Ernest Hemingway Books
Hemingway's second novel is among his best. The story of a volunteer American ambulance driver and his romance with a British nurse in the First World War is based largely on Hemingway's own experiences. It is an excellent example of Hemingway's sparse, elegant style and stoic characters.
We're not sure exactly how many books there are out there about bullfighting, but this one is probably the best. Hemingway had an obsession with bullfighting that started in his twenties (he even tried it himself, but decided to stick with writing). This elegantly crafted book details the sport in all its bloody glory.
Hemingway described the contents of this book better than we can: "There are many kinds of stories in this book. I hope that you will find some that you like. Reading them over, the ones I liked the best…are The Short Happy Life of Francis Macomber, In Another Country, Hills Like White Elephants, A Way You'll Never Be, The Snows of Kilimanjaro, A Clean Well-Lighted Place, and a story called The Light of the World which nobody else ever liked. There are some others too. Because if you did not like them you would not publish them."_CITATION38_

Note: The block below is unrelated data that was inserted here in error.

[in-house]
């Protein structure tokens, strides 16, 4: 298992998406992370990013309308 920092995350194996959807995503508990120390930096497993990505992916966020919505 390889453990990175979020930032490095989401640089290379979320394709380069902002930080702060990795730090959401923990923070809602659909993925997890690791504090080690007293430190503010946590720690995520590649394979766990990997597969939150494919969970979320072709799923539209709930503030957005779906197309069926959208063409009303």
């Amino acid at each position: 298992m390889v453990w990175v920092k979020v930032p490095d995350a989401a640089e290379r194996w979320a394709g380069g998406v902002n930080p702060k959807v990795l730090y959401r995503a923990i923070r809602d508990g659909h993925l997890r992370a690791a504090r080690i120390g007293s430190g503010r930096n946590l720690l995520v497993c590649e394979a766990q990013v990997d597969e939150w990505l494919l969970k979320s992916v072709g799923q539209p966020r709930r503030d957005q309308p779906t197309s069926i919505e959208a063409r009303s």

His memoir of his fellow expatriates in Paris is at times vicious, petty and delightfully dishy. It is also a fascinating meditation on his interior life as a writer. The portrayals of former friends F. Scott Fitzgerald and Gertrude Stein—both of whom, it should be noted, helped and nurtured the young Hemingway in his early days in Paris—are just mean.
Martha Gellhorn, Mrs. Hemingway #3, was a fascinating person—a widely traveled war correspondent and writer with an independent streak that often clashed with her husband's strong personality. Hemingway is the other person in this memoir of her travels, referred to only as U.C.—Unwilling Companion. Their marriage lasted only five years, but this fly-on-the-wall view of their travels is fascinating.
There are many biographies of Ernest Hemingway on the shelves, all of which have their own take on the writer. Lynn was interested in the psychological underpinnings of Hemingway's work. Some critics have panned the book as delving too far into Hemingway's psyche, drawing connections that may not be there. But if you want to go deeper into Hemingway's brain, Lynn's biography is worth a read.
This memoir by Hemingway's third son was critically respected - Norman Mailer wrote the intro - and offers a fascinating (if voyeuristic) glimpse into Hemingway's family life. Gregory Hemingway had a troubled relationship with his father. Like many in the Hemingway line he struggled with depression, and had a lifelong interest in cross-dressing that infuriated his ultra-macho father. Eventually he underwent a sex change operation. He died in 2001 in a women's jail after being arrested for walking naked down a public street in Florida.